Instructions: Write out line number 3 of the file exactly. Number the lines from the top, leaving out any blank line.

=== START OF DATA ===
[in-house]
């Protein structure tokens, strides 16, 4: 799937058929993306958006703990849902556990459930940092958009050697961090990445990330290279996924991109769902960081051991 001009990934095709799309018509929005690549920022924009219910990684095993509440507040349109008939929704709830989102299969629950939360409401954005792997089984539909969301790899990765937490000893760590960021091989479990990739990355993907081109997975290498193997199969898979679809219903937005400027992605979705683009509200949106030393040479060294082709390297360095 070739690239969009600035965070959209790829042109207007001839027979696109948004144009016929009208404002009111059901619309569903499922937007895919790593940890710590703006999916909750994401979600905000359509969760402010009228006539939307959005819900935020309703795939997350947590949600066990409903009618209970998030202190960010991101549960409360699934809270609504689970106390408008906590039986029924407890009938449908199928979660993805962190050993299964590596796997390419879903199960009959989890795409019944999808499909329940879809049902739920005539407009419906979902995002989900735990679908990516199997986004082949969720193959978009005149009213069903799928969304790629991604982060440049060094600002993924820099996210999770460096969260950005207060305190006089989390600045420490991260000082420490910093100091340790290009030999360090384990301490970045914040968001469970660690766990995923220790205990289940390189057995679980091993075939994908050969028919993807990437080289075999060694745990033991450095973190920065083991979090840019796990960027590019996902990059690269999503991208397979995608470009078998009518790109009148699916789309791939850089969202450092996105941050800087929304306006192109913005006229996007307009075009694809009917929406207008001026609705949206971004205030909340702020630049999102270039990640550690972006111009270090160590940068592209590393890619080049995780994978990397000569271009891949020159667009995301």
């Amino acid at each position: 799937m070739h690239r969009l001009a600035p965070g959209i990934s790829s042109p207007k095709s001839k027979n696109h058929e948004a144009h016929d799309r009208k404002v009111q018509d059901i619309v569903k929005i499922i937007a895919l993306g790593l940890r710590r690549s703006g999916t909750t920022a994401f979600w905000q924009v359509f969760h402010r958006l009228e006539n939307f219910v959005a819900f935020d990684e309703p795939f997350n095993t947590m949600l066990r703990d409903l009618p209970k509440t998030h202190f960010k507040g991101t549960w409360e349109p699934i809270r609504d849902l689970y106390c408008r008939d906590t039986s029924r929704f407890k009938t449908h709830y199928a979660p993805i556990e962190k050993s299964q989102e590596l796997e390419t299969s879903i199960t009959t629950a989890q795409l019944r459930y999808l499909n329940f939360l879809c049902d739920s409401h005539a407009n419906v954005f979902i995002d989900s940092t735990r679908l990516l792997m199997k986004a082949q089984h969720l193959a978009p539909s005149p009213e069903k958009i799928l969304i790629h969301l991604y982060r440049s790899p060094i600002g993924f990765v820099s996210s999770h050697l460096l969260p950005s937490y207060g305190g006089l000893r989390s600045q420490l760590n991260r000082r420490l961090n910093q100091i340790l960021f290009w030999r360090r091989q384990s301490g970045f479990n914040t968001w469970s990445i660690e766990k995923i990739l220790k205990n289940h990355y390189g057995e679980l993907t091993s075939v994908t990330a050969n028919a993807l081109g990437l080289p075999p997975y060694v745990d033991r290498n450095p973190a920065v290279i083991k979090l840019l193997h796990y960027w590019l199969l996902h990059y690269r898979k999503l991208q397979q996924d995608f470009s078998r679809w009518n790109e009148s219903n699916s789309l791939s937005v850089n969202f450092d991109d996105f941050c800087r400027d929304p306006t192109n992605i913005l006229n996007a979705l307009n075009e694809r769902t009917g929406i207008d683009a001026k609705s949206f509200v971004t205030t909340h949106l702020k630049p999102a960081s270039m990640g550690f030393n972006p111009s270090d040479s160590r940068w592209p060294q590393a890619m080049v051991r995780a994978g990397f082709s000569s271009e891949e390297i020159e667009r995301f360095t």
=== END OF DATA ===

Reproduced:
């Amino acid at each position: 799937m070739h690239r969009l001009a600035p965070g959209i990934s790829s042109p207007k095709s001839k027979n696109h058929e948004a144009h016929d799309r009208k404002v009111q018509d059901i619309v569903k929005i499922i937007a895919l993306g790593l940890r710590r690549s703006g999916t909750t920022a994401f979600w905000q924009v359509f969760h402010r958006l009228e006539n939307f219910v959005a819900f935020d990684e309703p795939f997350n095993t947590m949600l066990r703990d409903l009618p209970k509440t998030h202190f960010k507040g991101t549960w409360e349109p699934i809270r609504d849902l689970y106390c408008r008939d906590t039986s029924r929704f407890k009938t449908h709830y199928a979660p993805i556990e962190k050993s299964q989102e590596l796997e390419t299969s879903i199960t009959t629950a989890q795409l019944r459930y999808l499909n329940f939360l879809c049902d739920s409401h005539a407009n419906v954005f979902i995002d989900s940092t735990r679908l990516l792997m199997k986004a082949q089984h969720l193959a978009p539909s005149p009213e069903k958009i799928l969304i790629h969301l991604y982060r440049s790899p060094i600002g993924f990765v820099s996210s999770h050697l460096l969260p950005s937490y207060g305190g006089l000893r989390s600045q420490l760590n991260r000082r420490l961090n910093q100091i340790l960021f290009w030999r360090r091989q384990s301490g970045f479990n914040t968001w469970s990445i660690e766990k995923i990739l220790k205990n289940h990355y390189g057995e679980l993907t091993s075939v994908t990330a050969n028919a993807l081109g990437l080289p075999p997975y060694v745990d033991r290498n450095p973190a920065v290279i083991k979090l840019l193997h796990y960027w590019l199969l996902h990059y690269r898979k999503l991208q397979q996924d995608f470009s078998r679809w009518n790109e009148s219903n699916s789309l791939s937005v850089n969202f450092d991109d996105f941050c800087r400027d929304p306006t192109n992605i913005l006229n996007a979705l307009n075009e694809r769902t009917g929406i207008d683009a001026k609705s949206f509200v971004t205030t909340h949106l702020k630049p999102a960081s270039m990640g550690f030393n972006p111009s270090d040479s160590r940068w592209p060294q590393a890619m080049v051991r995780a994978g990397f082709s000569s271009e891949e390297i020159e667009r995301f360095t």